In the early 1900s, Singapore grew rapidly and the crime rate rose with the city's expansion. Harold Fariburn - the Inspector – General of Police from 1925 to 1935 – realised that the Police needed a programme of modernisation and expansion. As a result, police stations like the Beach Road Police Station were built around the 1930s.
There was an older police station with a fire engine at this site. This was before the Central Fire Station at Hill Street was built, and fire-fighting outfits were decentralised in this manner. When the new Beach Road Police Station was constructed in the early 1930s, it consisted of the site of the older police station and a Chandu (opium) shop with a petrol pump.
Completed in 1931, the new Beach Road Police Station was a typical government-designed building of pre-war years. F. Dorrington Ward, the Municipal engineer exercised a strong influence over the building's mason-stone based design.
This police station was a holding centre for some Jews, Chinese and Indians a few days before they were interned at Changi during the Japanese Occupation (1942-1945). It was an evacuation centre towards the end of the war for the general population. This station also provided police assistance during the Maria Hertogh Riots of 1950.
From the mid 1950s to 1960s, this police station went through a series of general repairs. Typical of all police staions before the 1960s, police stations had living quarters for their staff and families. Part of the Beach Road Police Station was reserved for such quarters. In 1957, 48 new quarters for married personnel were added to the station. After independence, the Geylang Police Divisional HQ, also known as "C" Division was moved to the Beach Road Police Station until May 1988 when it shifted to Paya Lebar. "A" Division then moved in, later known as the Central Police Divisional HQ. This police station ceased operations in 2001.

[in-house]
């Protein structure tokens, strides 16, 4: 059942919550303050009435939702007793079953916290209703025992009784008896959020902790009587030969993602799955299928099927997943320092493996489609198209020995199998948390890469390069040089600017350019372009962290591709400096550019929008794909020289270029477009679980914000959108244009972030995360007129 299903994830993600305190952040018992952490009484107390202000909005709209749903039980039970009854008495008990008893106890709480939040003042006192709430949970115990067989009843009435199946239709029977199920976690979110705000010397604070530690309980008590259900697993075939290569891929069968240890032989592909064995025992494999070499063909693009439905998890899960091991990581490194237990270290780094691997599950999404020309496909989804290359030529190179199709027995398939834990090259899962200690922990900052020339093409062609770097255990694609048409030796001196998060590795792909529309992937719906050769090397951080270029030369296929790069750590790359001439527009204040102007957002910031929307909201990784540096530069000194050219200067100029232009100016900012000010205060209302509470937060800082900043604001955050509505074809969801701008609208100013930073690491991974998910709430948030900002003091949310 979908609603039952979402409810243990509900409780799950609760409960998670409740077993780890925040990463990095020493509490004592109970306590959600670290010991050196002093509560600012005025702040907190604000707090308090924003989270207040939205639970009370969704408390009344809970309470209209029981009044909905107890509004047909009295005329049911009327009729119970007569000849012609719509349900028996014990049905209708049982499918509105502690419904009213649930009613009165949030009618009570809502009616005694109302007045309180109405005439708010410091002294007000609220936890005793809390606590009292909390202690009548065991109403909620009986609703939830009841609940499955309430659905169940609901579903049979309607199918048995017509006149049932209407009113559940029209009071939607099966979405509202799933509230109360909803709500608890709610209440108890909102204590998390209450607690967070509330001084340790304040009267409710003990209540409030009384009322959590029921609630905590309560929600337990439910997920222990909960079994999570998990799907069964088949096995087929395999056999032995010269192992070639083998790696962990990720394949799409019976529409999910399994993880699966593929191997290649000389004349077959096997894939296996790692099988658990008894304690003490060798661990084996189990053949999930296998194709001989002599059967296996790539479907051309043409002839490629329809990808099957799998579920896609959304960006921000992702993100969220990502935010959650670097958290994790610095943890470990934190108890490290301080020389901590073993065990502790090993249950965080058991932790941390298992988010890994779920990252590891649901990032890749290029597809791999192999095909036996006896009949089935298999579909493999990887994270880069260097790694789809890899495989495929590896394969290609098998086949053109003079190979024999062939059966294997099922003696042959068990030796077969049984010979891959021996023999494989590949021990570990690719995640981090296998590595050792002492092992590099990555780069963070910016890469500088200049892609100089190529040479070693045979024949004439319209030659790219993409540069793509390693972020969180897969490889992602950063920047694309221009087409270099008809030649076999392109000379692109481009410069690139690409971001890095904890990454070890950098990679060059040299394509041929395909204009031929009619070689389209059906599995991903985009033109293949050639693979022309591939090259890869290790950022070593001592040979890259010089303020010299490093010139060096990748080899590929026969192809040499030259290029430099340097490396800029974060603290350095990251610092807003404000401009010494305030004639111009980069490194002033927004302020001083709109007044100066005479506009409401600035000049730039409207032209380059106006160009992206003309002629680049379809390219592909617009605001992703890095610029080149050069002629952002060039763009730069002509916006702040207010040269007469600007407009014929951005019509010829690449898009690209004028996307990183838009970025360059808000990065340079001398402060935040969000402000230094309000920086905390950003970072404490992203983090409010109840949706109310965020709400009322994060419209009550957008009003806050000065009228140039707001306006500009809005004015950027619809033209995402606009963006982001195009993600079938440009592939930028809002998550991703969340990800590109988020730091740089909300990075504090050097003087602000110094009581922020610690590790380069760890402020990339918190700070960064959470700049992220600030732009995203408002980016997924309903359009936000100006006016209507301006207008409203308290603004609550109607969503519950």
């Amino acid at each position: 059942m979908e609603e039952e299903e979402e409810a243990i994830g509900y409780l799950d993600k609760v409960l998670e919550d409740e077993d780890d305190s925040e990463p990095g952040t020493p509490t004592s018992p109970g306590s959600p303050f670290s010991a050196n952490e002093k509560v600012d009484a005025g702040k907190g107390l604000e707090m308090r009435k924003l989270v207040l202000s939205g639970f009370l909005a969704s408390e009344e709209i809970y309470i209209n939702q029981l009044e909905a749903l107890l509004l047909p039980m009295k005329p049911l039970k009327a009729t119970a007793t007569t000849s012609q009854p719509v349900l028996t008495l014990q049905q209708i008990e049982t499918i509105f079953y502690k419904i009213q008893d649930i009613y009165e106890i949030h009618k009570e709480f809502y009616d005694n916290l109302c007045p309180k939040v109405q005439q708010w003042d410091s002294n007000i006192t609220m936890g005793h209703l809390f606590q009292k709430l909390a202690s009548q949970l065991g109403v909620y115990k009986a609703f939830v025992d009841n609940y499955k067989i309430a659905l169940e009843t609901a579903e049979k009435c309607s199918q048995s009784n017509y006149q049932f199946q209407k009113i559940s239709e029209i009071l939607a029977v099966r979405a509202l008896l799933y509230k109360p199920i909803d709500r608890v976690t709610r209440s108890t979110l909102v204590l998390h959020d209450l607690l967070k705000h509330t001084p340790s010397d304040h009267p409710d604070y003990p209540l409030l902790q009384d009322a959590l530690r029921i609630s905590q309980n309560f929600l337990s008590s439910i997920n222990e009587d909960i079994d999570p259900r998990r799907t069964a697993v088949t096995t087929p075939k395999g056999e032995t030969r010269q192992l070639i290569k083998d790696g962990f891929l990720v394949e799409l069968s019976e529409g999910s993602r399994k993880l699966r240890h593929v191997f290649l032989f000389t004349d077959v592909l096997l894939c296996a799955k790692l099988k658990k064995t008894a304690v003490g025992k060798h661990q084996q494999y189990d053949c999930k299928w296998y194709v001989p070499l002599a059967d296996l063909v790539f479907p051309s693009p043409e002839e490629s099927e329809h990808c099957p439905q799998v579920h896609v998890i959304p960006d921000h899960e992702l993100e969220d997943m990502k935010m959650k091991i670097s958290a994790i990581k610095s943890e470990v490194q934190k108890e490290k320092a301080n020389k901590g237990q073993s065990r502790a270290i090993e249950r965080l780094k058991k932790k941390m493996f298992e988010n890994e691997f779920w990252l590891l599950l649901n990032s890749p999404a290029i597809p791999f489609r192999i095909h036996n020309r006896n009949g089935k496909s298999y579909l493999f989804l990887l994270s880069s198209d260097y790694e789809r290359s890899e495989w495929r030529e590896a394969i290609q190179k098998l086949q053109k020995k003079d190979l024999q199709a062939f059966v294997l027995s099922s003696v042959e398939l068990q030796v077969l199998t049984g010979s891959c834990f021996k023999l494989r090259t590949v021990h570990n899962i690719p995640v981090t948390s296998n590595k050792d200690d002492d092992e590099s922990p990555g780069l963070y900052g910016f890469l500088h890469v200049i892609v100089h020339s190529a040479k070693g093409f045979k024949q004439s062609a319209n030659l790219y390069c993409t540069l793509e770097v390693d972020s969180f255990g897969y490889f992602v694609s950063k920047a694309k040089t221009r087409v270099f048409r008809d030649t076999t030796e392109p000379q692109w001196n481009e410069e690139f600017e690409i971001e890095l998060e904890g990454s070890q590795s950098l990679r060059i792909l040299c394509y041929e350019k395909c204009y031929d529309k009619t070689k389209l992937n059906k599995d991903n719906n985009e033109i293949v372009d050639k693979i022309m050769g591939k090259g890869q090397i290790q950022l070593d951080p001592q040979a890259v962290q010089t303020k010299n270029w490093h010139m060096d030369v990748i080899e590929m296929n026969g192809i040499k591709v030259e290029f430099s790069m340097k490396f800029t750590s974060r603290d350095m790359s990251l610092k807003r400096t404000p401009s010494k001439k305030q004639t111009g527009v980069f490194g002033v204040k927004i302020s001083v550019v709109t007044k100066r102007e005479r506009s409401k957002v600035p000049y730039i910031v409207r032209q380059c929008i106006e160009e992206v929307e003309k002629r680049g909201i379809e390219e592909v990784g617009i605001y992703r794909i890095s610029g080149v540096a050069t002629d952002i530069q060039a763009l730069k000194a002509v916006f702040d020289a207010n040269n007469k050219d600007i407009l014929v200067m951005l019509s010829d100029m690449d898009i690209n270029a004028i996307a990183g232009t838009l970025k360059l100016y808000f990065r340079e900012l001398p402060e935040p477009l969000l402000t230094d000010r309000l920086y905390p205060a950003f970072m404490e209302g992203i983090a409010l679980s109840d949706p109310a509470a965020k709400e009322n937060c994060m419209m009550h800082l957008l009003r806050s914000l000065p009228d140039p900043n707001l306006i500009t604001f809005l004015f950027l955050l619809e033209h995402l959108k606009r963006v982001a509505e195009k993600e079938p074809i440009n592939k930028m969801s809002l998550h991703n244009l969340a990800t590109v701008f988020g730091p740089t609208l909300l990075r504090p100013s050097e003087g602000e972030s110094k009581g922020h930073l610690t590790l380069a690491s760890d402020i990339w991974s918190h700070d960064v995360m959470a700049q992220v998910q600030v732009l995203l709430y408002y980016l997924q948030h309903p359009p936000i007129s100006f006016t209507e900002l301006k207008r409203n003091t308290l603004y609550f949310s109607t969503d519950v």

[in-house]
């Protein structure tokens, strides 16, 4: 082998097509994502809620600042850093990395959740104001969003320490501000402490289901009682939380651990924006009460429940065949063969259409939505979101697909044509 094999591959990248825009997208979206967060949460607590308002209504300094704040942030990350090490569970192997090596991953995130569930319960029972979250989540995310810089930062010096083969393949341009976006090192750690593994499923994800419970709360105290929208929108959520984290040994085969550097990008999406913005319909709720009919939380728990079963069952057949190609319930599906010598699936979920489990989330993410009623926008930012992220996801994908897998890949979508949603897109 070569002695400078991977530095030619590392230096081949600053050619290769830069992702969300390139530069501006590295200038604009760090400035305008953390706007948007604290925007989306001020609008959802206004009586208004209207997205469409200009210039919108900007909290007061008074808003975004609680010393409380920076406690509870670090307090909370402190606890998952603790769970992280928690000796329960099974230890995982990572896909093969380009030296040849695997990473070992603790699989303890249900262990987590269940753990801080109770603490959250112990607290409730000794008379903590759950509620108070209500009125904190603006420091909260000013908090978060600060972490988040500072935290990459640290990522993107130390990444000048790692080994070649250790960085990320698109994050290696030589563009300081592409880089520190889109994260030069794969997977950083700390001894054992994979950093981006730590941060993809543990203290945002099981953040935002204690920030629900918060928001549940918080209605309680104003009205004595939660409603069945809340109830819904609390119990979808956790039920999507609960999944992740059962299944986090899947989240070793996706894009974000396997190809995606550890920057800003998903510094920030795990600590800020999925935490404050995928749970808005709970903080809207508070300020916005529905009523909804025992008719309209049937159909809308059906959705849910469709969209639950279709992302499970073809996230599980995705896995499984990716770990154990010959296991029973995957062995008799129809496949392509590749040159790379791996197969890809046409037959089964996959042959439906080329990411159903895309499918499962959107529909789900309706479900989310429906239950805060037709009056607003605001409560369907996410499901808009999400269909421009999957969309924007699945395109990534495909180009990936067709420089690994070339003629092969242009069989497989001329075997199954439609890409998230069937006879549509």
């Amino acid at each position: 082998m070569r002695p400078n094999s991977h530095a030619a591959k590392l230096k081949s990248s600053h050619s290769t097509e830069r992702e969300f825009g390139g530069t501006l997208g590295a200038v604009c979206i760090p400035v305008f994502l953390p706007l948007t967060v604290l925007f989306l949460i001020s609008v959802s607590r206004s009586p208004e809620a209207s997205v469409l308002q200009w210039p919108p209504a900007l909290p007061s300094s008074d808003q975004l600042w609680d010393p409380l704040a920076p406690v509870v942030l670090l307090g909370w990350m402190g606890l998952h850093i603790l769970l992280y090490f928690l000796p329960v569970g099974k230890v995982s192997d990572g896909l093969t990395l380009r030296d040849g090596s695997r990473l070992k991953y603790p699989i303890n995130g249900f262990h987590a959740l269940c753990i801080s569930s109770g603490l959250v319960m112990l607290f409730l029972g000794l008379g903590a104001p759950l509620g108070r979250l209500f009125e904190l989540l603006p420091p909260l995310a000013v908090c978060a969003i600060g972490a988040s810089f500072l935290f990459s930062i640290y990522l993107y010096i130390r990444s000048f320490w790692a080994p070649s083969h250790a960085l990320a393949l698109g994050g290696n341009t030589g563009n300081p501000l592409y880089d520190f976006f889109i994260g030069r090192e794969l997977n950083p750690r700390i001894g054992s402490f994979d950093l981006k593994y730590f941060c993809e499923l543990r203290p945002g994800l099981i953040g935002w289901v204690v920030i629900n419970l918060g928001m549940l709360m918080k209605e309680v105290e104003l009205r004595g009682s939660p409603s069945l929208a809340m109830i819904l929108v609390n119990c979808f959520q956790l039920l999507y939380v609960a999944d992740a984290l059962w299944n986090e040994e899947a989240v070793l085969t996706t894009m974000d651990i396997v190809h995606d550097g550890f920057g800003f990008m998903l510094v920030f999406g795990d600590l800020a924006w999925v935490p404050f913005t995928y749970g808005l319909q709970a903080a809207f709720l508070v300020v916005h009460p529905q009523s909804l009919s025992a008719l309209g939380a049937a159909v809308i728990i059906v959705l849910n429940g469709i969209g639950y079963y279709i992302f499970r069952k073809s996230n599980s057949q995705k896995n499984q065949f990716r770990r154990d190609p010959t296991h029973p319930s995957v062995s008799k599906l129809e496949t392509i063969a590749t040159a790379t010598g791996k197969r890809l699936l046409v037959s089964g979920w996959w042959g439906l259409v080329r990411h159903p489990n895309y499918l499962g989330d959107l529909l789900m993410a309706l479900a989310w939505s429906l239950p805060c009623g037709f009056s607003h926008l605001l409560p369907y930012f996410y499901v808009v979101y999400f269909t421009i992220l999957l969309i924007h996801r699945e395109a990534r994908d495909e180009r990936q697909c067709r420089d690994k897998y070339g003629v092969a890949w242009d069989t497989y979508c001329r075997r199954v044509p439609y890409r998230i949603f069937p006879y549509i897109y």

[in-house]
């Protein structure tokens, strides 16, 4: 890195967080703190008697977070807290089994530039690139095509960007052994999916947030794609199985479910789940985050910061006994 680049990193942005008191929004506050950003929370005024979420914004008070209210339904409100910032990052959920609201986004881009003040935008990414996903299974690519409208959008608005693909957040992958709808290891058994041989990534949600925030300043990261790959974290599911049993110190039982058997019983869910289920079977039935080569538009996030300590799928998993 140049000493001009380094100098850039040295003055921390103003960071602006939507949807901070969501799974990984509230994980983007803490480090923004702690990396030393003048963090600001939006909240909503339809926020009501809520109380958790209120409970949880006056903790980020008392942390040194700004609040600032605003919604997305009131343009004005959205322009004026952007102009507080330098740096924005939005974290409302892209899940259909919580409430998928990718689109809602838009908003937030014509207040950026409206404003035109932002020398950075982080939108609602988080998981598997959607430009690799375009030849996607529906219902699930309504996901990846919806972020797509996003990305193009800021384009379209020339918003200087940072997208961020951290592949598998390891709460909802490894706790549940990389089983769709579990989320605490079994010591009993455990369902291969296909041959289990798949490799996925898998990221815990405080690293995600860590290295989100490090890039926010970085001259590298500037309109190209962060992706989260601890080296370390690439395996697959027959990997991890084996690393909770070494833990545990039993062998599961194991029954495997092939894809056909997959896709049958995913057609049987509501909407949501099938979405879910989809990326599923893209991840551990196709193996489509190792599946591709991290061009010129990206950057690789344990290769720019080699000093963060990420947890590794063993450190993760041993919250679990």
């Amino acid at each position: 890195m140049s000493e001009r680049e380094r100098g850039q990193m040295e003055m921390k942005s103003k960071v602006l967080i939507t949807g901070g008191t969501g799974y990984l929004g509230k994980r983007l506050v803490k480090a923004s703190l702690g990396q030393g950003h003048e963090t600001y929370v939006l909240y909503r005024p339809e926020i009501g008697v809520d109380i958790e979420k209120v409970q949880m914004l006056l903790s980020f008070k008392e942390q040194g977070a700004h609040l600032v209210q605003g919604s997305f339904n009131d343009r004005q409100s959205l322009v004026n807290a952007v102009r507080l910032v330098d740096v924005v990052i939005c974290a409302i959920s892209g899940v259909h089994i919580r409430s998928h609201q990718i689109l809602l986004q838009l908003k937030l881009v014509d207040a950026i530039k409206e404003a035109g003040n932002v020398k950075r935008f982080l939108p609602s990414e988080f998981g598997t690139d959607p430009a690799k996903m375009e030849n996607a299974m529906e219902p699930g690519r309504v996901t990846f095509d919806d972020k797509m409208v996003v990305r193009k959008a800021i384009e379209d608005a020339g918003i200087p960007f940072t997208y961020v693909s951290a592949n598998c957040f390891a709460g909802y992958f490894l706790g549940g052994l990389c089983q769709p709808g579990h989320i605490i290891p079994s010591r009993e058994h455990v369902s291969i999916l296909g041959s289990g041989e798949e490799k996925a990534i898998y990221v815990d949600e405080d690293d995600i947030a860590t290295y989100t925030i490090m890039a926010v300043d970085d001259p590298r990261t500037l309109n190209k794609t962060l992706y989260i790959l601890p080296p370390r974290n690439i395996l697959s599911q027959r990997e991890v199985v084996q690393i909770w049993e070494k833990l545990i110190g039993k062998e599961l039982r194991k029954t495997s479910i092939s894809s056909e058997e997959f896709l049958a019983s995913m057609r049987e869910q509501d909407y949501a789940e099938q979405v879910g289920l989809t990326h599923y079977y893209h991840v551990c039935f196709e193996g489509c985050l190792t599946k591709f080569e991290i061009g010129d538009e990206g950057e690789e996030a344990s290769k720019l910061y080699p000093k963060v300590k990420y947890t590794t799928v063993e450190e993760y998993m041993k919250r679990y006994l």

There are two military buildings near the Beach Road Police Station. One is the People's Defence Force (PDF) camp, which was the former Straits Settlements Volunteer Force (SSVF) opened in March 1933. The other is the Singapore Armed Forces Warrant Officers and Specialists (WOSE) Club, formerly known as the Britannia Club that was built by the British in the late 1940s. Another notable landmark nearby is the Kheng Chiu building, built in 1963, which incorporated parts of an old temple accessible through the main entrance. The building belongs to the Singapore Hainan Hwee Kuan dating back to 1857. Another building in the vicinity was the famous Alhambra Cinema. Built in 1907, it was nicknamed "Hai Kee" (by the sea) due to its proximity to the sea. The theatre was one of the pioneer cinema halls in the early 1930s. The Alhambra Cinema eventually made way for Shaw Towers in the 1970s.